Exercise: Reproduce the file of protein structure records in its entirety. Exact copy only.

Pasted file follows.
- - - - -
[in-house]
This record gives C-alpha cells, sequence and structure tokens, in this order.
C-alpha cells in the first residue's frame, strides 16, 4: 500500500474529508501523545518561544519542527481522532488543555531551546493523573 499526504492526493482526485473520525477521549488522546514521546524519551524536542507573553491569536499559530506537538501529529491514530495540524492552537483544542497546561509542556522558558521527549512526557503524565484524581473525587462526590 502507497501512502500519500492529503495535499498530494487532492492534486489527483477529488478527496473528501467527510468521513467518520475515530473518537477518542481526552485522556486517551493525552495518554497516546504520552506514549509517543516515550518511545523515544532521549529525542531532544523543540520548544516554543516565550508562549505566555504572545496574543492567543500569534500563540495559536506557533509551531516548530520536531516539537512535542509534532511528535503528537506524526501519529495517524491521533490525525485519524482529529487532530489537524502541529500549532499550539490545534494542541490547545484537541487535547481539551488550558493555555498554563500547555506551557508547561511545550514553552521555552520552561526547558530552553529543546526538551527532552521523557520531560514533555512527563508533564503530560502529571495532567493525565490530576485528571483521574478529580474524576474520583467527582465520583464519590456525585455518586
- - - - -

[in-house]
This record gives C-alpha cells, sequence and structure tokens, in this order.
C-alpha cells in the first residue's frame, strides 16, 4: 500500500474529508501523545518561544519542527481522532488543555531551546493523573 499526504492526493482526485473520525477521549488522546514521546524519551524536542507573553491569536499559530506537538501529529491514530495540524492552537483544542497546561509542556522558558521527549512526557503524565484524581473525587462526590 502507497501512502500519500492529503495535499498530494487532492492534486489527483477529488478527496473528501467527510468521513467518520475515530473518537477518542481526552485522556486517551493525552495518554497516546504520552506514549509517543516515550518511545523515544532521549529525542531532544523543540520548544516554543516565550508562549505566555504572545496574543492567543500569534500563540495559536506557533509551531516548530520536531516539537512535542509534532511528535503528537506524526501519529495517524491521533490525525485519524482529529487532530489537524502541529500549532499550539490545534494542541490547545484537541487535547481539551488550558493555555498554563500547555506551557508547561511545550514553552521555552520552561526547558530552553529543546526538551527532552521523557520531560514533555512527563508533564503530560502529571495532567493525565490530576485528571483521574478529580474524576474520583467527582465520583464519590456525585455518586